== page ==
- Egyptian authorities and some facilities favored by the country's elite admit poisoning homeless animals
- Animal abuse is common and those who harm animals are rarely punished by the authorities
- Activists are working hard and risking their lives to save cats, dogs and other animals across Egypt
- But sadly he country's animal shelters are struggling to stay open due to a lack of funds and donations
Earlier this year animal rights activist Sanaa Alaa saw some chicken bones covered in a blue substance near her home on the outskirts of Cairo.
She attempted to dispose of the package but was later hospitalized after allegedly being poisoned with Strychnine, a deadly poison used by authorities to kill stray animals in Egypt.
Alaa's case is just one example of the risks faced by the people who work tirelessly to defend their four-legged friends in a country where animals are poisoned and tortured for fun.
The streets of the Egyptian capital are a difficult place for any four-legged creature. Horrific violence against animals is common and the perpetrators mostly remain unpunished.
Meanwhile, the number of animals on the street increases as Cairo’s hard-working shelters struggle to cope with demand.
Those who remain on the streets also must contend with the ever-present threat of poisoning by government officials who see homeless animals as little more than a pest to be disposed of.
One refuge, which currently houses and cares for over a hundred cats, dogs and monkeys is the Habiba Animal Shelter, located in an unassuming building on the outskirts of the capital.
Owner Bilkes Ibrahem says that the country’s animal shelters are facing a tough situation.
“There is nothing easy about managing a shelter in Egypt, it's hard when it comes to financing a place like this, especially with the increasing number of animals, while waiting for people to help. It’s tough to bring in donations because of the current economic circumstances in Egypt,” she said.
Ibrahem has been running the shelter for more than a decade, an idea which started after she rescued a number of street cats.
“I started by helping people with rescuing cats. My first rescue was an orphan Arabic mau kitten. Then I started to think about having a safe place for them to live,” she added.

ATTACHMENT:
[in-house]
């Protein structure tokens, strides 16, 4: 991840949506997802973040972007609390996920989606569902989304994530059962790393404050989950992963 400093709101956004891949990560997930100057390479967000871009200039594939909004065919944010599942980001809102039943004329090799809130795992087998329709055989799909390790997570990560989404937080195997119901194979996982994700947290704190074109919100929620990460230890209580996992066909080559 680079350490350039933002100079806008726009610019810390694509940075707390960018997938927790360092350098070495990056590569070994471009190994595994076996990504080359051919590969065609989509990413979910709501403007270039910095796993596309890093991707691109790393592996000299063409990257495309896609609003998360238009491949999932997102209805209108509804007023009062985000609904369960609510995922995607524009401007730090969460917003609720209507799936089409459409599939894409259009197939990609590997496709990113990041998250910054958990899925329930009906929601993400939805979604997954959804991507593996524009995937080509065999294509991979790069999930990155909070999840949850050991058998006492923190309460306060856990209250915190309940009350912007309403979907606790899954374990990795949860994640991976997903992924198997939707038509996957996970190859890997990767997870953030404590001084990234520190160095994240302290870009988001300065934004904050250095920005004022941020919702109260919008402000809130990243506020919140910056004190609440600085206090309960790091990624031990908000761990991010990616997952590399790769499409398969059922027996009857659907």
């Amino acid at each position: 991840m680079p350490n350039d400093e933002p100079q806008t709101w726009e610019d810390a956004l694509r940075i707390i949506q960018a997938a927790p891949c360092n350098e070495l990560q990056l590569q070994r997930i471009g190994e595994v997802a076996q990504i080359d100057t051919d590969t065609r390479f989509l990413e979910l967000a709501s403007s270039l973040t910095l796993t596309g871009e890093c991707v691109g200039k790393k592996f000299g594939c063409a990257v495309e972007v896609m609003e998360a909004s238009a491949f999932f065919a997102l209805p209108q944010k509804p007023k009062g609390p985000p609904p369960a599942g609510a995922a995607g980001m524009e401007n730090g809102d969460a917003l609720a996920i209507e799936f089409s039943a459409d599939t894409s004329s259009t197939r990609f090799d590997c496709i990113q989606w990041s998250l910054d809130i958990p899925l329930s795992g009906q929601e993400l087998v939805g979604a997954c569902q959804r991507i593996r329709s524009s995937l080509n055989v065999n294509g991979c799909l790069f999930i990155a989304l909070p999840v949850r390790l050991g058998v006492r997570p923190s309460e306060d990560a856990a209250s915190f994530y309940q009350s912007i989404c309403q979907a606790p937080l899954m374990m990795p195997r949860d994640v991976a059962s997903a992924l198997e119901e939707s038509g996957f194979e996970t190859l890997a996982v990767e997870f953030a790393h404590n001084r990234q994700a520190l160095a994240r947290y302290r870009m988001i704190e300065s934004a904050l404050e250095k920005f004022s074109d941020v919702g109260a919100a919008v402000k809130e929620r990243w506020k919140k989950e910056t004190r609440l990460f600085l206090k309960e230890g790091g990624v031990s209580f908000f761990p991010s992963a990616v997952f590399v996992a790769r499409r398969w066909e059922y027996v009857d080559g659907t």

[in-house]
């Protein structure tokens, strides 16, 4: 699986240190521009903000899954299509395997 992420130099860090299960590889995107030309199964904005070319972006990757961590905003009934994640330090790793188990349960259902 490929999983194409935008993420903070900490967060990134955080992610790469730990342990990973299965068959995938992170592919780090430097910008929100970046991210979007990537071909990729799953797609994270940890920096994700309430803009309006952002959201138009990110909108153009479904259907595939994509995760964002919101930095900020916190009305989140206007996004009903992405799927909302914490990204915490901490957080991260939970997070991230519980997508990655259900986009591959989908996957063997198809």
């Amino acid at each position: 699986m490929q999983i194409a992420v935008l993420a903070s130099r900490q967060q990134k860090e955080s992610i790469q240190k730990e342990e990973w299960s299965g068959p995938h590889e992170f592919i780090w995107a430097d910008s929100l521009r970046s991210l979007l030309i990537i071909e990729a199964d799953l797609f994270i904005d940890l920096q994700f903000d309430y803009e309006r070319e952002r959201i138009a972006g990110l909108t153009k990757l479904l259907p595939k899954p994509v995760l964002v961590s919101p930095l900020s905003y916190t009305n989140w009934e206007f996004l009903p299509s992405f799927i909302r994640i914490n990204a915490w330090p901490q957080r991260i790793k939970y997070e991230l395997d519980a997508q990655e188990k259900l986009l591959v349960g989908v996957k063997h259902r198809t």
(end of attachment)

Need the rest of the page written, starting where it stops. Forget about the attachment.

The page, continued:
Despite her dedication to animal rights, Ibrahem receives no support or funding from the government or any state bodies and instead relies entirely on public donations.
“The biggest challenge is to continue managing the shelter as I don't take any financial aid /support from the government,” she said.
“People who are fighting for animal rights are being criticized by the general public poverty and mental ignorance. They say that humans don't get rights from the government so why expect animal rights. We face a lot of aggression for trying to help animals in Egypt,” she said.
The situation for animals across Egypt, from starving horses and camels at the country's top tourist sights to rampant animal abuse on the streets of Cairo. Sadly, the abuse and torture of animals rarely results in a sentence or even prosecution.
In 2015, 2 men were sentenced to 3 months in prison while another was given just one month behind bars for torturing and killing a beloved pet dog, known as Max. The killing sparked outrage after it was videoed and put online.
Exclusive private members clubs and residential compounds favored by the country's elite are also known for poisoning stray kittens and puppies who are unlucky enough to be born within their walls.
Their poison of choice for both the government and private killer is usually Strychnine, a lethal toxin known to cause a painful and protracted death.
However Ibrahem, still believes that the situation can change through education and awareness.
“We need school campaigns for children along with indirect campaigns for the people to show that animals have rights and that they have right to share the planet with us. We also need to apply a deterrent punishment for whoever violates the rights of animals in Egypt,” she said.
The activist now hopes to expand the shelter so that it will remain for many generations to come.
“I wish I could help a bigger number at this time and the shelter would depend on itself with or without me, even after I pass away,” she added.
© 2000 - 2019 Al Bawaba (www.albawaba.com)